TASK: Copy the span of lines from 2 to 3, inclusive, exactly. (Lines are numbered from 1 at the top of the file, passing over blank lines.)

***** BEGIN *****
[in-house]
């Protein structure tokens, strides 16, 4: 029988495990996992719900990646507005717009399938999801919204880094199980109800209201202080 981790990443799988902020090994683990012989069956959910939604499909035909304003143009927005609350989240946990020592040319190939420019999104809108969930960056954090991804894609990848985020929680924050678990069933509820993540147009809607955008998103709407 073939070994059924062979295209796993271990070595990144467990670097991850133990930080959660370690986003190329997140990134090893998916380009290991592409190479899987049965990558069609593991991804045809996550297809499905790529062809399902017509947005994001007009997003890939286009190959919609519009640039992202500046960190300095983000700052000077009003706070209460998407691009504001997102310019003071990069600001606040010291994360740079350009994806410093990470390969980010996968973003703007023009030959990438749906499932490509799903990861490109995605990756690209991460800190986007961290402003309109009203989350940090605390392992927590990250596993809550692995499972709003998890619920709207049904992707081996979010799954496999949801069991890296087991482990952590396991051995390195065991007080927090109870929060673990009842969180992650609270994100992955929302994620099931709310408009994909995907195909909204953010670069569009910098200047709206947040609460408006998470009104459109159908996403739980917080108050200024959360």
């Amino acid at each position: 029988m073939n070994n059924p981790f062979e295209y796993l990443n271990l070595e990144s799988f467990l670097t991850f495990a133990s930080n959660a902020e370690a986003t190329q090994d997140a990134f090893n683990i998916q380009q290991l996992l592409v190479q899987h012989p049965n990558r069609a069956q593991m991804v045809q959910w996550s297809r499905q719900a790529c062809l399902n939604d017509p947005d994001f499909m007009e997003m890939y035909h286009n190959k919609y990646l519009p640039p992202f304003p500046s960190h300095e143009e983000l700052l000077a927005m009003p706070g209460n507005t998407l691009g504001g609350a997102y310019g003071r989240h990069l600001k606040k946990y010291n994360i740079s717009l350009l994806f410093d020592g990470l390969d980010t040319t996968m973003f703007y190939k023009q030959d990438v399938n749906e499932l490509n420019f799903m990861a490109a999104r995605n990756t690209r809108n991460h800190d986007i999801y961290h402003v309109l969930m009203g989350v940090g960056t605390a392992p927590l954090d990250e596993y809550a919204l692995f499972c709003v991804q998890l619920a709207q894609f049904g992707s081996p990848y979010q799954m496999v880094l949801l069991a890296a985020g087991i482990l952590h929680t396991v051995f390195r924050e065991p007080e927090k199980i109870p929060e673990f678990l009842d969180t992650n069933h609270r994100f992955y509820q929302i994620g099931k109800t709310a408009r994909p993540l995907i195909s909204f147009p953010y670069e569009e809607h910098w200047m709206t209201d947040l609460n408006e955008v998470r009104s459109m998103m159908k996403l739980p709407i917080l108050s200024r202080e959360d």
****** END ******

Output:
């Protein structure tokens, strides 16, 4: 029988495990996992719900990646507005717009399938999801919204880094199980109800209201202080 981790990443799988902020090994683990012989069956959910939604499909035909304003143009927005609350989240946990020592040319190939420019999104809108969930960056954090991804894609990848985020929680924050678990069933509820993540147009809607955008998103709407 073939070994059924062979295209796993271990070595990144467990670097991850133990930080959660370690986003190329997140990134090893998916380009290991592409190479899987049965990558069609593991991804045809996550297809499905790529062809399902017509947005994001007009997003890939286009190959919609519009640039992202500046960190300095983000700052000077009003706070209460998407691009504001997102310019003071990069600001606040010291994360740079350009994806410093990470390969980010996968973003703007023009030959990438749906499932490509799903990861490109995605990756690209991460800190986007961290402003309109009203989350940090605390392992927590990250596993809550692995499972709003998890619920709207049904992707081996979010799954496999949801069991890296087991482990952590396991051995390195065991007080927090109870929060673990009842969180992650609270994100992955929302994620099931709310408009994909995907195909909204953010670069569009910098200047709206947040609460408006998470009104459109159908996403739980917080108050200024959360």
């Amino acid at each position: 029988m073939n070994n059924p981790f062979e295209y796993l990443n271990l070595e990144s799988f467990l670097t991850f495990a133990s930080n959660a902020e370690a986003t190329q090994d997140a990134f090893n683990i998916q380009q290991l996992l592409v190479q899987h012989p049965n990558r069609a069956q593991m991804v045809q959910w996550s297809r499905q719900a790529c062809l399902n939604d017509p947005d994001f499909m007009e997003m890939y035909h286009n190959k919609y990646l519009p640039p992202f304003p500046s960190h300095e143009e983000l700052l000077a927005m009003p706070g209460n507005t998407l691009g504001g609350a997102y310019g003071r989240h990069l600001k606040k946990y010291n994360i740079s717009l350009l994806f410093d020592g990470l390969d980010t040319t996968m973003f703007y190939k023009q030959d990438v399938n749906e499932l490509n420019f799903m990861a490109a999104r995605n990756t690209r809108n991460h800190d986007i999801y961290h402003v309109l969930m009203g989350v940090g960056t605390a392992p927590l954090d990250e596993y809550a919204l692995f499972c709003v991804q998890l619920a709207q894609f049904g992707s081996p990848y979010q799954m496999v880094l949801l069991a890296a985020g087991i482990l952590h929680t396991v051995f390195r924050e065991p007080e927090k199980i109870p929060e673990f678990l009842d969180t992650n069933h609270r994100f992955y509820q929302i994620g099931k109800t709310a408009r994909p993540l995907i195909s909204f147009p953010y670069e569009e809607h910098w200047m709206t209201d947040l609460n408006e955008v998470r009104s459109m998103m159908k996403l739980p709407i917080l108050s200024r202080e959360d």